Columns and Letters

Letter: Where are we heading?

July 6, 2022

 Dear Editor,
      When I was born, there were about two billion people on the planet. That terrified a number of scientists, philosophers, observers, and writers for obvious reasons to them but not so obvious for the average person. The average person who lived in either the northern or southern side of the equator thought this was a time for unlimited and infinite potential and they were going to make the most of it, which they did. Homo sapiens thought they had discovered and conquered almost every challenge there was to be had. In general, we were and still are, the most arrogant, pompous, conceited, self-centred species on the planet and it will lead to our demise in a relatively short period of geological time.
    Humans could be compared to any other microscopic organism in a giant test tube that has all the right conditions (food, water, light, heat source, etc.) that it needs to grow and double until we run out of one of the essentials. Even though we are the most brilliant species who has ever lived (according to us), we have reached that turning point in our collective existence and unless we collectively change what we are doing in a monumental way, then our environment, as we know it, will be changed forever.
    Humans found a way to replace whale oil by burning every kind of fossil fuels. We fell in love with coal, oil, and gas because they powered industry, transportation, flight, and everything else we wanted and loved. An extremely small number of scientists pondered the question, “Will the use of fossil fuels contribute to changes in the atmosphere?” A British engineer named Guy Callendar discovered the connection between human activities and global warming in 1938, but that was buried and forgotten about because that was not the message the majority wanted to hear or acknowledge. Our collective desire was to increase everything we held dear to us with no concern for the environment in which sustains our very existence.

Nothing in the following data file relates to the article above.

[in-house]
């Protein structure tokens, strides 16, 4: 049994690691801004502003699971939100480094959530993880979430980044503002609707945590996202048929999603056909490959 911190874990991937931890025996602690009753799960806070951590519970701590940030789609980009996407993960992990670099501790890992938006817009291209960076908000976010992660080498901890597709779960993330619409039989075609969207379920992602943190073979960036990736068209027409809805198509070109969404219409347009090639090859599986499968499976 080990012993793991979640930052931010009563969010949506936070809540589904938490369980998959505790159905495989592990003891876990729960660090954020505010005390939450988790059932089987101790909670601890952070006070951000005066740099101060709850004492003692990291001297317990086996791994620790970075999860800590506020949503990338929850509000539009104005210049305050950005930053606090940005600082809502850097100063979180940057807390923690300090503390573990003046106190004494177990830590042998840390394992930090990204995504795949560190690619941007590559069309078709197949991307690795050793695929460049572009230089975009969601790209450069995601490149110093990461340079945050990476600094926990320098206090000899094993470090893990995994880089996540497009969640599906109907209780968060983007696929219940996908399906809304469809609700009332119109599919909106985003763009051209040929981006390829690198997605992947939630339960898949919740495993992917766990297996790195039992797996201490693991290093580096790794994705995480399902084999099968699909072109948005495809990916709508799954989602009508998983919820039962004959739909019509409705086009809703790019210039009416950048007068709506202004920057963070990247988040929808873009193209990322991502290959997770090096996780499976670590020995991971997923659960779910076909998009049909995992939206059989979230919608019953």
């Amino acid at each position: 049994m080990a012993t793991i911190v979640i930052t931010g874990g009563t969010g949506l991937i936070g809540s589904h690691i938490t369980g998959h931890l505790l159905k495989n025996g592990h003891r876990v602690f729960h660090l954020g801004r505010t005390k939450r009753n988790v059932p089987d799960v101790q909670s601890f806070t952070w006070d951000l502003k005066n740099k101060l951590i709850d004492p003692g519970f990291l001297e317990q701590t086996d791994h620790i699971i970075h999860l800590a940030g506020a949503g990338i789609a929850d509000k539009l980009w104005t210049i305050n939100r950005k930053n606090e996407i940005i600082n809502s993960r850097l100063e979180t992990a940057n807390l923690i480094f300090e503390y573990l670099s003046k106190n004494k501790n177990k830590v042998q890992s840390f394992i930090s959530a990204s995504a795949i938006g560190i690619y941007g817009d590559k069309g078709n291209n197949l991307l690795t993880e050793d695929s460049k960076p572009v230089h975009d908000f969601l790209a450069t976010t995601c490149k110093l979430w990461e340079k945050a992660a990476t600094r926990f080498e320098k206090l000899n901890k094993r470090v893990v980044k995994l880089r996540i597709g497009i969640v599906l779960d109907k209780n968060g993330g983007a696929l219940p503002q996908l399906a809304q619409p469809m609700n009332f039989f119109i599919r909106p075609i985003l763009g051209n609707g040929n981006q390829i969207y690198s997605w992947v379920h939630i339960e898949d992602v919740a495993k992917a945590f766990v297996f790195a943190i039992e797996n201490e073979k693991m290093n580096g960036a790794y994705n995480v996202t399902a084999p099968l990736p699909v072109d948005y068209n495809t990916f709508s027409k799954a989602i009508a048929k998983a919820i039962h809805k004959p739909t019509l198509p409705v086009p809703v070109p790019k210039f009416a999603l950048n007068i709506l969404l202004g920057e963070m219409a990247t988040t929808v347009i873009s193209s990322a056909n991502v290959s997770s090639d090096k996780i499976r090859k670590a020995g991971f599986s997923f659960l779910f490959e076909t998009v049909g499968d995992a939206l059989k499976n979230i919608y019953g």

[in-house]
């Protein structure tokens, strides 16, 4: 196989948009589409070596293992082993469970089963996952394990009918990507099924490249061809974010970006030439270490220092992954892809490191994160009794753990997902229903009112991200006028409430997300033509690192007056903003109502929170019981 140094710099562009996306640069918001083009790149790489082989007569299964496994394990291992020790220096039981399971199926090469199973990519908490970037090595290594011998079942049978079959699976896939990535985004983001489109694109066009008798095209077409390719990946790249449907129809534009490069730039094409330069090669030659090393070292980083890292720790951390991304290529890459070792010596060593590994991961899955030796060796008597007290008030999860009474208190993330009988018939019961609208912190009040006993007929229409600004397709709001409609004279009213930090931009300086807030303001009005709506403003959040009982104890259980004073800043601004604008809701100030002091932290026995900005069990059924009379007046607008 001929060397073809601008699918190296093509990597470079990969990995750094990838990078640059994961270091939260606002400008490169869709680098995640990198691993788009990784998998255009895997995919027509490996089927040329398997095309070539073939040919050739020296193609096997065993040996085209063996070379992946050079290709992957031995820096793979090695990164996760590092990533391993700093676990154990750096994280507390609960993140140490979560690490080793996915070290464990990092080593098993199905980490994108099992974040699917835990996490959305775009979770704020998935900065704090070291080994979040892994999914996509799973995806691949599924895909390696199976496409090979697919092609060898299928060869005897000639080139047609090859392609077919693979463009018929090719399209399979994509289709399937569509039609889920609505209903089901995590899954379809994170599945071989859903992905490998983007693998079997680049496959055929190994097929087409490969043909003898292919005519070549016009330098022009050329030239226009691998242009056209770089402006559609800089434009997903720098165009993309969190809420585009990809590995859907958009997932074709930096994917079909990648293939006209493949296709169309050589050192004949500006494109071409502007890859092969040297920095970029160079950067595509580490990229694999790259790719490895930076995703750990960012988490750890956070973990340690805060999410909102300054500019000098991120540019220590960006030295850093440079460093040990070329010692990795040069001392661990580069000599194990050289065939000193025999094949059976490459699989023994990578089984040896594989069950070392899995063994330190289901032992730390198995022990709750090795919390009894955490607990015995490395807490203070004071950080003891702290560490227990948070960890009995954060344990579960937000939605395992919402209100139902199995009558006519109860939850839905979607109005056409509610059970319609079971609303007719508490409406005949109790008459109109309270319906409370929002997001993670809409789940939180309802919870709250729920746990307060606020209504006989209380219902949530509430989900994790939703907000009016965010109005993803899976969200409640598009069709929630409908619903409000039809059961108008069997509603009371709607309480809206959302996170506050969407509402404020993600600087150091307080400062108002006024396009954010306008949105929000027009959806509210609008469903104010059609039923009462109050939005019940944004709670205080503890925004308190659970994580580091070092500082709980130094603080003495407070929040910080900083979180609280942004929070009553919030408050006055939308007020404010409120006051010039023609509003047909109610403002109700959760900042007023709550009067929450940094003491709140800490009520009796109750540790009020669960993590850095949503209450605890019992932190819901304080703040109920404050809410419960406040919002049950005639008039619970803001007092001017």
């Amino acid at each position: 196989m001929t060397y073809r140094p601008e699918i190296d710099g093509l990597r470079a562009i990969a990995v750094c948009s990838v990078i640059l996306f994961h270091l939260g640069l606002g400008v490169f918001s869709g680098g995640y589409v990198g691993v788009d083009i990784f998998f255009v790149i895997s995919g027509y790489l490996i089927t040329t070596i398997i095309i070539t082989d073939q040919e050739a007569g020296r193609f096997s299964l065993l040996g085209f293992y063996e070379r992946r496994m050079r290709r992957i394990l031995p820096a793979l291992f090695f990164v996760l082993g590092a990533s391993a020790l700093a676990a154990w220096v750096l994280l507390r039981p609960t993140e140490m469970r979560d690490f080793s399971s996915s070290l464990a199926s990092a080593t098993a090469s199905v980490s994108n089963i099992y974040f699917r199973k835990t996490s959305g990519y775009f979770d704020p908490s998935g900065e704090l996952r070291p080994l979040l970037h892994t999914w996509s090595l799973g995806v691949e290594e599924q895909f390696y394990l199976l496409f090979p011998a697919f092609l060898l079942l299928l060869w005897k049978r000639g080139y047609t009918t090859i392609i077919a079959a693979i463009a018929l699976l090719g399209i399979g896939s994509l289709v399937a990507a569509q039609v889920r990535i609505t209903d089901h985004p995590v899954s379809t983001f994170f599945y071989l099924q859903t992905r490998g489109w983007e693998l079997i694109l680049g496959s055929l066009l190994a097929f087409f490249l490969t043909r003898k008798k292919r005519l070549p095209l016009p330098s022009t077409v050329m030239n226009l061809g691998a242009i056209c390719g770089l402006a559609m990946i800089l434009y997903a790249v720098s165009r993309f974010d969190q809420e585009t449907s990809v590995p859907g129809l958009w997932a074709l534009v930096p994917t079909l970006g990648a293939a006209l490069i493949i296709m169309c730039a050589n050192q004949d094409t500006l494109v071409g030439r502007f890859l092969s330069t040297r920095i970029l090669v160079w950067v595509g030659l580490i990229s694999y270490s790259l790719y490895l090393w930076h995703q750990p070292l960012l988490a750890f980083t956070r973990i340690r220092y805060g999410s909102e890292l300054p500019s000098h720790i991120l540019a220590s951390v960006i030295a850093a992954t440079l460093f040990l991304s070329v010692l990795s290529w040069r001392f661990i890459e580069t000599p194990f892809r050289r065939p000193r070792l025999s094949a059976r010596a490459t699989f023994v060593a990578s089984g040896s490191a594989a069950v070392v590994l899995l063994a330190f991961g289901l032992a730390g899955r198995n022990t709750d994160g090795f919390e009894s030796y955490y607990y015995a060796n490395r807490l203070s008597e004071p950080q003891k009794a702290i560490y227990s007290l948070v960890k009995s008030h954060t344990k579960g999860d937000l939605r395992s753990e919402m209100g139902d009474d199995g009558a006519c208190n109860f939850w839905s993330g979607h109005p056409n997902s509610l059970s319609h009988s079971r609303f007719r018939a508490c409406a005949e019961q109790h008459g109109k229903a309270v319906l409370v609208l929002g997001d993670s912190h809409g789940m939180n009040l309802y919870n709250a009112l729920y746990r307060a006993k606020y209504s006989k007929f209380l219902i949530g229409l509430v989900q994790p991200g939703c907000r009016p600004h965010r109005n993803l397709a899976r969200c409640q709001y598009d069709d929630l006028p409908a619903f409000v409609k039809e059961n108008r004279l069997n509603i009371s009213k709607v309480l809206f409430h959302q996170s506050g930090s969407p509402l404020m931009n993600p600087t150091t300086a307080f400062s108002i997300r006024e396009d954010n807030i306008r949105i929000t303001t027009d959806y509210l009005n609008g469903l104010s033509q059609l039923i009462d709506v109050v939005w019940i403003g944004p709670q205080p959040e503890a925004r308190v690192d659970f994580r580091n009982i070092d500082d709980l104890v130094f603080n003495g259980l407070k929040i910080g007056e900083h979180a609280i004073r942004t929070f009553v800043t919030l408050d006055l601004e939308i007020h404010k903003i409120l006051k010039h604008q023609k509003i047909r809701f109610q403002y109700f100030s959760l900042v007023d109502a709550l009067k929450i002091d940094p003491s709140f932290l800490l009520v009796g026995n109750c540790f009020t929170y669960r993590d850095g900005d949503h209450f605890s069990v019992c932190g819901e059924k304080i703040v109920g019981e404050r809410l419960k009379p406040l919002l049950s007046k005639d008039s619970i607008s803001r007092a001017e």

We are now at a time when there are eight billion of us on the planet. We have reduced our arable land by 30 per cent world wide because of unsustainable farming practices. At the current rate we are harvesting and consuming fish, we will have exhausted our oceans of commercially viable species by 2048. Instead of humans planting more trees to reduce atmospheric CO2 and produce oxygen so we can breathe, we are burning them to create electricity or cutting them down to make more money for other things. While the temperatures around the world continue to rise, the protective northern and southern polar regions continue to melt. This results in a greater amount of the sun’s energy being absorbed by the darker surface of the earth. The more ice that melts, the greater the sea levels rise. This is a feedback loop called the “albedo effect.” In order to reverse this process we have to dramatically reduce atmospheric CO2 in order to reduce average global temperatures.
    Millions of people around the world are on the verge of starvation or are suffering from increased natural disasters as a result of the climate crisis. Yes, it is an emergency because it is going to take increasingly immediate, Herculean efforts to reverse our practices to ensure a future of those who remain.
    I truly wish I were wrong because there is the ever present optimist deep within. Erin Kelsey wrote a book about that feeling in 2020 called “Hope Matters - Why Changing the Way We Think Is Critical to Solving the Environmental Crisis”.
Paul Strome
Antigonish


 

 



 

 

 

 

 

 

 



 

 

 

 



 

 

 

 

 

 

 

 

 

 

 

 

 

 

 

 

 

 

 

 

 

 

 

 

 

 

 

 

 

 

 

 


 

 

 

 



 

 

 

 

 

 


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